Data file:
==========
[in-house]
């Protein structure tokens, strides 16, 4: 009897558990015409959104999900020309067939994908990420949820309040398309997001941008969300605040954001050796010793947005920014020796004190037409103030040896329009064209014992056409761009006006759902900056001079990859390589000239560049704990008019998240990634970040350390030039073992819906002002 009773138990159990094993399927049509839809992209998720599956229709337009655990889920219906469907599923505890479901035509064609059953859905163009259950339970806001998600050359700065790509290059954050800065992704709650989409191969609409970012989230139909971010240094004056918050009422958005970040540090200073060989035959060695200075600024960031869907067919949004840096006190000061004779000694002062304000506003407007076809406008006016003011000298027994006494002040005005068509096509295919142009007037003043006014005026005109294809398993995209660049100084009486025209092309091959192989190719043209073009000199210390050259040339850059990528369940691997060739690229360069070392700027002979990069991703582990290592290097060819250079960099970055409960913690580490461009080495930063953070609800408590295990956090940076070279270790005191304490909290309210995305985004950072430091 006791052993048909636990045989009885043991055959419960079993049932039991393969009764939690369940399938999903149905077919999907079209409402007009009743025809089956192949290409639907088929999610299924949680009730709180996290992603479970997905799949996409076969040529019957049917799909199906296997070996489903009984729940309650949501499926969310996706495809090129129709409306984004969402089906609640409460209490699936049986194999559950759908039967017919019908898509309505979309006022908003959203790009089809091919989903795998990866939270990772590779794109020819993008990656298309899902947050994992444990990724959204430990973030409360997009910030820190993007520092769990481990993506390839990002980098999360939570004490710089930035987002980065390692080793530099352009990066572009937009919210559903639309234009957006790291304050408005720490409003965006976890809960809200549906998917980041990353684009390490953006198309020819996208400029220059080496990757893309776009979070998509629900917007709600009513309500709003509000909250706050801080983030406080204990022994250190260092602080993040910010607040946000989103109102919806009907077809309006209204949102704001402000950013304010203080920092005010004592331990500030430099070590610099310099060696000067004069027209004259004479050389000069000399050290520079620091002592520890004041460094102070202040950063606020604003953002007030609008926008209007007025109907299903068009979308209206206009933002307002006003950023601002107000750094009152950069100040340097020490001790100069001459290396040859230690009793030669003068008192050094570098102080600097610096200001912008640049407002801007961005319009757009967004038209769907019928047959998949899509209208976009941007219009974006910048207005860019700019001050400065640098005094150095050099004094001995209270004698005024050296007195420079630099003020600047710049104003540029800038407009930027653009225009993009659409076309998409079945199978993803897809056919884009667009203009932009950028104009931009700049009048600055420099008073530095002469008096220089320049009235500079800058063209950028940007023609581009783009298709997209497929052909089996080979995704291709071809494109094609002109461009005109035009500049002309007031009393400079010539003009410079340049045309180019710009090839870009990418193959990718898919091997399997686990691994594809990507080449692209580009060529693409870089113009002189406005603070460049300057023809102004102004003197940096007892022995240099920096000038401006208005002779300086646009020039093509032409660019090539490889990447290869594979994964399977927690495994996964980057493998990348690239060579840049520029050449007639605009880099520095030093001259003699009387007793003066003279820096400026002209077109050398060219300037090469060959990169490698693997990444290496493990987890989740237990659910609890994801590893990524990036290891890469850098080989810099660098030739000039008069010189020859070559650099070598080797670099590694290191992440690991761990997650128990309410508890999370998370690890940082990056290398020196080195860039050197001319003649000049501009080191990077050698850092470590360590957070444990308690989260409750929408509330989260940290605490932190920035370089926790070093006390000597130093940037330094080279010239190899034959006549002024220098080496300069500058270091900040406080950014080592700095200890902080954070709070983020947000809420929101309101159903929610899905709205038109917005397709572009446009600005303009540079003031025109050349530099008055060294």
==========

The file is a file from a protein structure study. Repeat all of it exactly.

[in-house]
């Protein structure tokens, strides 16, 4: 009897558990015409959104999900020309067939994908990420949820309040398309997001941008969300605040954001050796010793947005920014020796004190037409103030040896329009064209014992056409761009006006759902900056001079990859390589000239560049704990008019998240990634970040350390030039073992819906002002 009773138990159990094993399927049509839809992209998720599956229709337009655990889920219906469907599923505890479901035509064609059953859905163009259950339970806001998600050359700065790509290059954050800065992704709650989409191969609409970012989230139909971010240094004056918050009422958005970040540090200073060989035959060695200075600024960031869907067919949004840096006190000061004779000694002062304000506003407007076809406008006016003011000298027994006494002040005005068509096509295919142009007037003043006014005026005109294809398993995209660049100084009486025209092309091959192989190719043209073009000199210390050259040339850059990528369940691997060739690229360069070392700027002979990069991703582990290592290097060819250079960099970055409960913690580490461009080495930063953070609800408590295990956090940076070279270790005191304490909290309210995305985004950072430091 006791052993048909636990045989009885043991055959419960079993049932039991393969009764939690369940399938999903149905077919999907079209409402007009009743025809089956192949290409639907088929999610299924949680009730709180996290992603479970997905799949996409076969040529019957049917799909199906296997070996489903009984729940309650949501499926969310996706495809090129129709409306984004969402089906609640409460209490699936049986194999559950759908039967017919019908898509309505979309006022908003959203790009089809091919989903795998990866939270990772590779794109020819993008990656298309899902947050994992444990990724959204430990973030409360997009910030820190993007520092769990481990993506390839990002980098999360939570004490710089930035987002980065390692080793530099352009990066572009937009919210559903639309234009957006790291304050408005720490409003965006976890809960809200549906998917980041990353684009390490953006198309020819996208400029220059080496990757893309776009979070998509629900917007709600009513309500709003509000909250706050801080983030406080204990022994250190260092602080993040910010607040946000989103109102919806009907077809309006209204949102704001402000950013304010203080920092005010004592331990500030430099070590610099310099060696000067004069027209004259004479050389000069000399050290520079620091002592520890004041460094102070202040950063606020604003953002007030609008926008209007007025109907299903068009979308209206206009933002307002006003950023601002107000750094009152950069100040340097020490001790100069001459290396040859230690009793030669003068008192050094570098102080600097610096200001912008640049407002801007961005319009757009967004038209769907019928047959998949899509209208976009941007219009974006910048207005860019700019001050400065640098005094150095050099004094001995209270004698005024050296007195420079630099003020600047710049104003540029800038407009930027653009225009993009659409076309998409079945199978993803897809056919884009667009203009932009950028104009931009700049009048600055420099008073530095002469008096220089320049009235500079800058063209950028940007023609581009783009298709997209497929052909089996080979995704291709071809494109094609002109461009005109035009500049002309007031009393400079010539003009410079340049045309180019710009090839870009990418193959990718898919091997399997686990691994594809990507080449692209580009060529693409870089113009002189406005603070460049300057023809102004102004003197940096007892022995240099920096000038401006208005002779300086646009020039093509032409660019090539490889990447290869594979994964399977927690495994996964980057493998990348690239060579840049520029050449007639605009880099520095030093001259003699009387007793003066003279820096400026002209077109050398060219300037090469060959990169490698693997990444290496493990987890989740237990659910609890994801590893990524990036290891890469850098080989810099660098030739000039008069010189020859070559650099070598080797670099590694290191992440690991761990997650128990309410508890999370998370690890940082990056290398020196080195860039050197001319003649000049501009080191990077050698850092470590360590957070444990308690989260409750929408509330989260940290605490932190920035370089926790070093006390000597130093940037330094080279010239190899034959006549002024220098080496300069500058270091900040406080950014080592700095200890902080954070709070983020947000809420929101309101159903929610899905709205038109917005397709572009446009600005303009540079003031025109050349530099008055060294």